The second PMQs of the year saw Jeremy Corbyn focus on housing policy in a performance which never quite took off. Nathan Jones reports.
Despite the manner in which the Tories continue to provide a weekly supply of choice issues for Labour to attack on, the latter’s ongoing malaise continues to seep into Corbyn’s PMQs performances. Despite asking competent questions on a pressing issue, Corbyn’s manner and delivery make it hard to feel that he really landed the issue, especially when faced with Cameron’s incumbent advantage of quoting back his administration’s record. Further, the Labour leadership’s alienation of swathes of the party, combined with its ongoing failure to give the impression of even an elementary understanding of media relations, means that Corbyn doesn’t have much of a platform to go on from the dispatch box.
Issue of the week
Jeremy Corbyn decided to focus on the issue of housing this week, following the Prime Minister’s announcement on Monday of a new plan to demolish and rebuild sink estates. The initiative was branded as giving residents of some of the country’s grittier council estates a boost, but Corbyn decided to get into the detail by seeking to prise a series of pledges on the security of current residents from Cameron.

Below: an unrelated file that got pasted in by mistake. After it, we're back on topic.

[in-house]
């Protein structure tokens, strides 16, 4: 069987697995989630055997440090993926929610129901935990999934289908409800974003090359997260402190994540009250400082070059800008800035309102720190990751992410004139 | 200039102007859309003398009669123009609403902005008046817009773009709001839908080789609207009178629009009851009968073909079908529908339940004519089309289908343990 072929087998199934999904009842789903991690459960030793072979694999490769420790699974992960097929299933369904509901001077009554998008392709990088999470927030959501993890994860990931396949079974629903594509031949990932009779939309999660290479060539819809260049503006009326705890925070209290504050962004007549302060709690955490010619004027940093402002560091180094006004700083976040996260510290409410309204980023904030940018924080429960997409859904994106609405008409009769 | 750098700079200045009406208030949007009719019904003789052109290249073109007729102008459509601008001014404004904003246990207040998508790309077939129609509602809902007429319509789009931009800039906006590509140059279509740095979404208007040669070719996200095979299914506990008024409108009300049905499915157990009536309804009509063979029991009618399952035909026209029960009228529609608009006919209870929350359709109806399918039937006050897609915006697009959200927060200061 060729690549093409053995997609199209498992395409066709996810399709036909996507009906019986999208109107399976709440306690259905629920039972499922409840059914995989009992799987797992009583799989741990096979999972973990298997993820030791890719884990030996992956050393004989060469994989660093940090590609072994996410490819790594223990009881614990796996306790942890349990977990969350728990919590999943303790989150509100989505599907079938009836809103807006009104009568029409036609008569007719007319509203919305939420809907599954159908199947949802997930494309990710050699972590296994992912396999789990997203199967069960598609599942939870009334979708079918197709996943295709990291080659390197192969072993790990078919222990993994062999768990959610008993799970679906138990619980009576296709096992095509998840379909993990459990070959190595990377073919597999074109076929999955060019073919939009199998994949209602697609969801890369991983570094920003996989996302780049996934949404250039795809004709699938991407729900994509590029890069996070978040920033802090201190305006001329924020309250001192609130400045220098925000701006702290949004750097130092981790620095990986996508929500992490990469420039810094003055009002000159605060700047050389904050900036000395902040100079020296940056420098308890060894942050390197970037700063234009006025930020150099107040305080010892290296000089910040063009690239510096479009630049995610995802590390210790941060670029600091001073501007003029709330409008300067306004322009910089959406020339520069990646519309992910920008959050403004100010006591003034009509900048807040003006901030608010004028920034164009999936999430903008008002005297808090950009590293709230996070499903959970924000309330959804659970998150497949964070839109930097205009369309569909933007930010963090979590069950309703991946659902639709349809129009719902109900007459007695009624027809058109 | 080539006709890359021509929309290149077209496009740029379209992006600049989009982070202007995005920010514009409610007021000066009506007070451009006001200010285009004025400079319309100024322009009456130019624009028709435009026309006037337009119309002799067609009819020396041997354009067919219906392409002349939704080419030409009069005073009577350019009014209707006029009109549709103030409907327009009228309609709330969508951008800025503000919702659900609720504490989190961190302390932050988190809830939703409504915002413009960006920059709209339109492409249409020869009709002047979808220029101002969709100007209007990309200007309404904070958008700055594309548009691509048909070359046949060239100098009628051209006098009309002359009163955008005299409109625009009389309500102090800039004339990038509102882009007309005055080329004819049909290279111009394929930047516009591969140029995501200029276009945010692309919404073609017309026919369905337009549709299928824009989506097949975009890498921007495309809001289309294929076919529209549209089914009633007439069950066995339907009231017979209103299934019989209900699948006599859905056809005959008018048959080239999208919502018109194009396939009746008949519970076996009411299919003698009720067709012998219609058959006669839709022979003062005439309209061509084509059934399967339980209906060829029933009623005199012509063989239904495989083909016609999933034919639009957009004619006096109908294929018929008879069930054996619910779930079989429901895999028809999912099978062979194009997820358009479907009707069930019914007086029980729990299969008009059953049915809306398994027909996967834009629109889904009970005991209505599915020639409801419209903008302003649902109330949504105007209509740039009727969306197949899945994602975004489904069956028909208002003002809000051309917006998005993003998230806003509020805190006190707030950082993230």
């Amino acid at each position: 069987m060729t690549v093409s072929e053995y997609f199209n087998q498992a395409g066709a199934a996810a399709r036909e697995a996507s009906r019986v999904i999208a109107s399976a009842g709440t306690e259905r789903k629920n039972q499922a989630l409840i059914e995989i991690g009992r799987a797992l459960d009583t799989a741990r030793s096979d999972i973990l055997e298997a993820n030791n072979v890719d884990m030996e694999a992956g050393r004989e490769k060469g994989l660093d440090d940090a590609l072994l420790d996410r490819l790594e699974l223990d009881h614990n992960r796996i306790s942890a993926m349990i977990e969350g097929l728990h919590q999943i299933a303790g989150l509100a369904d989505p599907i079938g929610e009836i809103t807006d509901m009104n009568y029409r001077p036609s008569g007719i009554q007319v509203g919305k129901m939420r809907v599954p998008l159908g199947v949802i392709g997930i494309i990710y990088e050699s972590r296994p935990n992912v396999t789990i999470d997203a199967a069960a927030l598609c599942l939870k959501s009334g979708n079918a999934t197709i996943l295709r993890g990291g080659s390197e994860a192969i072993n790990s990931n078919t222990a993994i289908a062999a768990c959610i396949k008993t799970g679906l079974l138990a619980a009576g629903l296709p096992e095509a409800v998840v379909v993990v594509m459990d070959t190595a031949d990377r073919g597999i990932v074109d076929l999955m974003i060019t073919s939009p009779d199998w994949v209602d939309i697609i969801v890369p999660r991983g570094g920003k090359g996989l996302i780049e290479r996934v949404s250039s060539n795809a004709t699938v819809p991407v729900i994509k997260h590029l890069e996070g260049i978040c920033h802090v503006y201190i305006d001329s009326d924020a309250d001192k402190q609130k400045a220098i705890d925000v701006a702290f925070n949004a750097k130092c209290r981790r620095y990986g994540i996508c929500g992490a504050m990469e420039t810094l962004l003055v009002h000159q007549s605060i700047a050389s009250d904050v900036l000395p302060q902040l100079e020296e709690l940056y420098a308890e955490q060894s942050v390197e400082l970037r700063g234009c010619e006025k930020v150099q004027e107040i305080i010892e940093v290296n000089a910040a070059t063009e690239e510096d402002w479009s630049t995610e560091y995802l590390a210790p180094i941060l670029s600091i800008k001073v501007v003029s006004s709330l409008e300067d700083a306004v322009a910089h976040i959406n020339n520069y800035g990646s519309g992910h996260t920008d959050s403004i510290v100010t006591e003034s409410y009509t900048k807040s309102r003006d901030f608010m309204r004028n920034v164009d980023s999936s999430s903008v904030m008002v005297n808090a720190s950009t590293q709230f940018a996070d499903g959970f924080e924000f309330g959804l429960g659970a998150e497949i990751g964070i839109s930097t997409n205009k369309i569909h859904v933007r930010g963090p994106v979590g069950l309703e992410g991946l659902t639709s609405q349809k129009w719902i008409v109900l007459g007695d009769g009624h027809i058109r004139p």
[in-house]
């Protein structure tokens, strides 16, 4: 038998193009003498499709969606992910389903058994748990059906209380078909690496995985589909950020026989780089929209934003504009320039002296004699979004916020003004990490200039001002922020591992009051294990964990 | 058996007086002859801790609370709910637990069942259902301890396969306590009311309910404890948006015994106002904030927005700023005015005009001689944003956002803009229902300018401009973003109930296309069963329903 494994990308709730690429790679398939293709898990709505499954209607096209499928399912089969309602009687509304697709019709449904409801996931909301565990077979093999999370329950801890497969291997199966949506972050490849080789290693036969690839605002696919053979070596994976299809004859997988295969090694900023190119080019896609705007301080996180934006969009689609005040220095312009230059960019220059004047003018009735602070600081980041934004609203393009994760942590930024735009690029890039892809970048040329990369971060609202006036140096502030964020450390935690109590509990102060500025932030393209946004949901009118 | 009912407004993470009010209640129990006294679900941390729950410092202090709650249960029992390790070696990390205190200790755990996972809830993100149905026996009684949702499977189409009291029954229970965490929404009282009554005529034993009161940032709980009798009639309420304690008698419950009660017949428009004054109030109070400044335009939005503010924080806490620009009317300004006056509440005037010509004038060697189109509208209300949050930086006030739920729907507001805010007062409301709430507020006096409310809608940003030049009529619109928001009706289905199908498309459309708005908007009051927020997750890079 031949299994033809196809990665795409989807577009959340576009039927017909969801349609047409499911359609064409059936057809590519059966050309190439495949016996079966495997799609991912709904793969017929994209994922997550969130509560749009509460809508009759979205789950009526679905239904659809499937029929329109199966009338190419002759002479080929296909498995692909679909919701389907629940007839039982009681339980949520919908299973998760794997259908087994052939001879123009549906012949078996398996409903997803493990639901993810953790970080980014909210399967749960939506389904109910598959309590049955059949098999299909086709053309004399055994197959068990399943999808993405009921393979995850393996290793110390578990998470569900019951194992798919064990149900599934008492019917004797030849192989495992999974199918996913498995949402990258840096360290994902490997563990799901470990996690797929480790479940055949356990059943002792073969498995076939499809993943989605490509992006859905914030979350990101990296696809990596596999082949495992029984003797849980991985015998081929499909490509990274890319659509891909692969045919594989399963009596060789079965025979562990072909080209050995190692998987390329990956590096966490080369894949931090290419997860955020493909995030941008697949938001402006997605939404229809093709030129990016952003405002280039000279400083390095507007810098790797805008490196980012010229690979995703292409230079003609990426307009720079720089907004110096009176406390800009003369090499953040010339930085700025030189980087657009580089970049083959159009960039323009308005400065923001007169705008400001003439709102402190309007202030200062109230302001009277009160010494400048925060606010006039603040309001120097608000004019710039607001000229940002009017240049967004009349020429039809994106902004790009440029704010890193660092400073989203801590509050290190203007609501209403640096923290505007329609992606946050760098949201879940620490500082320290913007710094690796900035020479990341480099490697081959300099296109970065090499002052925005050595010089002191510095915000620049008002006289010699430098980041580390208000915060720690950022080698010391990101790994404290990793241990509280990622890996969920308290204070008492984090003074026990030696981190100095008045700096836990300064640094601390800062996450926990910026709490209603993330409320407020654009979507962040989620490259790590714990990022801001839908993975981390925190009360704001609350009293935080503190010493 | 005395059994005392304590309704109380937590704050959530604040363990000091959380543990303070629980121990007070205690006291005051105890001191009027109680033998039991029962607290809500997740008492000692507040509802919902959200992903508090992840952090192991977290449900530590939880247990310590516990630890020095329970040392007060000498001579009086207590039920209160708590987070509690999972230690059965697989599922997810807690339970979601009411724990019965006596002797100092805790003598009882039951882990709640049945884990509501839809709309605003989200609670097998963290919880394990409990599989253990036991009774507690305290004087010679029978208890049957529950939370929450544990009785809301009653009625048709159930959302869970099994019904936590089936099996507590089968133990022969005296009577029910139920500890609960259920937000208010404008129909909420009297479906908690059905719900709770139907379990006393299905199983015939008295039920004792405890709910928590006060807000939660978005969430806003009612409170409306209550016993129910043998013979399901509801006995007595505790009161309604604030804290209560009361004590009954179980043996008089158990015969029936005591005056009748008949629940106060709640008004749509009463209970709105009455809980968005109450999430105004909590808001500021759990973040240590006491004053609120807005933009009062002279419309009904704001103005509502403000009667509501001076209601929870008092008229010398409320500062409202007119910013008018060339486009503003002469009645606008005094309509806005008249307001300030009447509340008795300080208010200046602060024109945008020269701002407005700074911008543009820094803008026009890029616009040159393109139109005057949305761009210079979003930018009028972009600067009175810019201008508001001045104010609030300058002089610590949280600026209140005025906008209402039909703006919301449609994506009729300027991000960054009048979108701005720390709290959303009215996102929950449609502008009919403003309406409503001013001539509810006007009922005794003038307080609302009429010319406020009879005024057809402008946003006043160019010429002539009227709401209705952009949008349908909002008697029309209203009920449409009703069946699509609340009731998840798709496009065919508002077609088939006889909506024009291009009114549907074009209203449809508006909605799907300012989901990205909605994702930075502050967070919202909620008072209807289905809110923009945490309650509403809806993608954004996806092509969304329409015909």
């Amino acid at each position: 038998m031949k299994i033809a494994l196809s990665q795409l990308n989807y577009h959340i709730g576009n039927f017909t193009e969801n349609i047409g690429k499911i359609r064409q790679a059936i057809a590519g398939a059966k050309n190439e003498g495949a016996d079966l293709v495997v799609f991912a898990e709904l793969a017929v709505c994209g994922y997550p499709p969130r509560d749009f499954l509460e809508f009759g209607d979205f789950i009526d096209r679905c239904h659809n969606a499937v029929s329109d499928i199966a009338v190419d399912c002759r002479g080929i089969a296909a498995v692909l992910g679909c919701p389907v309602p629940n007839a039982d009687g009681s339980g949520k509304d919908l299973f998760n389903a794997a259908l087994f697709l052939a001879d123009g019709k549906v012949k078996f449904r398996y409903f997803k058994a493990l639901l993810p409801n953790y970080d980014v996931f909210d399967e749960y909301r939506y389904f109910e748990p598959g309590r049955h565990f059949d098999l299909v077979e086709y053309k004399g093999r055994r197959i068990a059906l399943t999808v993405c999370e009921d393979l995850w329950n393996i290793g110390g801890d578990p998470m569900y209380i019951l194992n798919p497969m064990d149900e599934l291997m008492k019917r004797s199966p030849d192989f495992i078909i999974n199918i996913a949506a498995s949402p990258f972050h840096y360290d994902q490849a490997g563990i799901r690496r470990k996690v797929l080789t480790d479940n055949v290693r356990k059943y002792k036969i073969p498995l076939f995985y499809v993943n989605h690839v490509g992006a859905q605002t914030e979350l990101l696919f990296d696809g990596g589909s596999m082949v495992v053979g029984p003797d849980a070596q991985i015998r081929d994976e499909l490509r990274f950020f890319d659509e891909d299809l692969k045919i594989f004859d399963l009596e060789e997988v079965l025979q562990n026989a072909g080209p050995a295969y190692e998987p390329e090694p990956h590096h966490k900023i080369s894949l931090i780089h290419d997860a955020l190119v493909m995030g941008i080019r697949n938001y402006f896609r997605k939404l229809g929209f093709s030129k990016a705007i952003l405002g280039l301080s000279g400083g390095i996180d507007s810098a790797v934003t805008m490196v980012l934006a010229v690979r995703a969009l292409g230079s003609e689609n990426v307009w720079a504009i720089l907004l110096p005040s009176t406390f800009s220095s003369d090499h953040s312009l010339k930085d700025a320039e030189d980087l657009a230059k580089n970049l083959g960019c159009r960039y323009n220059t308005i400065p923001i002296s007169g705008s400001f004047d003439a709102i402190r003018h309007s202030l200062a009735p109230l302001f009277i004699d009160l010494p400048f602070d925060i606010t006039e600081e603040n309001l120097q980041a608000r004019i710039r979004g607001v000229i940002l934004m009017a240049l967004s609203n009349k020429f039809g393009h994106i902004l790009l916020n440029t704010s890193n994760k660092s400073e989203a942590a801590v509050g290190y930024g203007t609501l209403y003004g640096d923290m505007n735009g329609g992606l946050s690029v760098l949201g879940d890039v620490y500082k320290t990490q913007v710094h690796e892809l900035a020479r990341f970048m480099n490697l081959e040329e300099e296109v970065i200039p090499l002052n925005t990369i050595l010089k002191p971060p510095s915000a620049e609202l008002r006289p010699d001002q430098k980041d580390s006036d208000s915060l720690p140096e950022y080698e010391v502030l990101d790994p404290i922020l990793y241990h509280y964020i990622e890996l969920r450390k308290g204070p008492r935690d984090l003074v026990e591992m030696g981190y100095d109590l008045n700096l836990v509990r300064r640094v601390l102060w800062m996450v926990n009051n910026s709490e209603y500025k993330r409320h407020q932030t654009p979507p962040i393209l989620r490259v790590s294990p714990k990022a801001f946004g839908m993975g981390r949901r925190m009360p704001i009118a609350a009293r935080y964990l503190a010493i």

The decision to examine one topic closely was a good one, although the fact that it affects only a small percentage of the country risked perpetuating the impression that Labour is only interested in the least well off. Corbyn raised a series of legitimate concerns however, chief among which was whether or not Britain’s working poor would even be able to afford Cameron’s new low-income housing.
A lack-lustre session failed to get either side of the house particularly excited.
Dan Jarvis, Labour’s man in Barnsley Central with the much-discussed leadership potential, asked the PM on the issue of deaths of the elderly in winter, and did so before a rarely silent audience. His reception is perhaps indicative of the respect he seems to command across the House, and his question was sensible with a reasonably bi-partisan tone. Following on from an interview in last weekend’s Guardian which saw him express regret over not preparing more for the leadership election, he is this week’s rising star.
An honourable mention must go to Tania Matthias however, who certainly takes the ‘Most Emphatic’ gong this week. A dramatically enunciated question on air pollution saw her make a mark, although vigorous opposition to Heathrow may put the brakes on any ministerial aspirations for a while.
Aldi was mentioned by Gordon Henderson in light of their having located a distribution centre in his Kent constituency. Henderson was so excited by the centre that he asked the Prime Minister for a commitment to his favourite constituency road link.
Joke of the week
Light on jokes this week, our favourite comment was Cameron’s use of ‘small c conservative’ to describe his opposite number. It’s a clever attack from someone seeking to defend the centre ground on an opponent who wants to be seen as progressive, but who often finds himself supporting very old ideas indeed.
In 140 characters
Corbyn asks important questions on housing and affordability, but never quite lands his punches. Cameron by default #PMQs